When grouped well and thoughtfully, our treasured collections of objects and accessories assume a poetic presence in the home
Yes, it does take courage to design a room, especially the ones in which we live. The prolific and much sought-after Melbourne-based interior designer Charlotte Coote eases our fears and shows us how to design our own spaces.
Being creative sometimes relies, in significant part, on where we live. The actual rooms in which we socialize and sleep, cook and entertain often determine our creative states of mind and our creative output.
The title alone says what most of us wish. Whether it’s a view of an ocean, a Great Lake, a pond or even a stream, something about living in a house close to the water that speaks to our collective aesthetic selves.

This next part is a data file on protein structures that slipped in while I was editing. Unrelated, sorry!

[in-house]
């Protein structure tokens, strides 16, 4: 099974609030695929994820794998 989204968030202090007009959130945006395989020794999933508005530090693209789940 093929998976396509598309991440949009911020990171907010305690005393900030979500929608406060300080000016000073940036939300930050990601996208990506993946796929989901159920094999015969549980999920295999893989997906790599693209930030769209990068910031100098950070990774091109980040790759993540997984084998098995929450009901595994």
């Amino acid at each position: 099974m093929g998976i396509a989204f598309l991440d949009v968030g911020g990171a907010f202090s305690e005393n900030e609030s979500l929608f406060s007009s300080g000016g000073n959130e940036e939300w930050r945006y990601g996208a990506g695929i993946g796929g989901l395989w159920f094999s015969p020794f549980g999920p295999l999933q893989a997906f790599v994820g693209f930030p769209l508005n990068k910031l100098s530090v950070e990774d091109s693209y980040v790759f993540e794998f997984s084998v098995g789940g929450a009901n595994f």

Architects Brett Woods and Joe Dangaran admit to a passion for midcentury Modern design—so much so that they are often commissioned to restore the best examples of the genre, including Craig Ellwood’s iconic 1965 house, known as the Moore House.
Although it’s often long in the making, a new name in interior design does seemingly vault to the top overnight—and stay there. An example of that would be Jean-Louis Deniot a French designer who lives in Paris, but whose designs are seen around the world.
The stylist and design expert Annette Joseph has never settled for the obvious. Years ago, she purchased a medieval house near the Liguria coastline in Tuscany and named her new residence La Fortezza (“The Fortress”).
The late Hugh Newell Jacobson once said, “The best house is polite to her neighbors and never shouts.” That directive was clearly passed on to his son, Simon, who now heads the namesake firm.
Stephen Sills begins every project with a mood board, each a work of art in itself. These documents, of sorts, relate the inspirations, the insights, the methods he seeks to employ for his clients’ homes.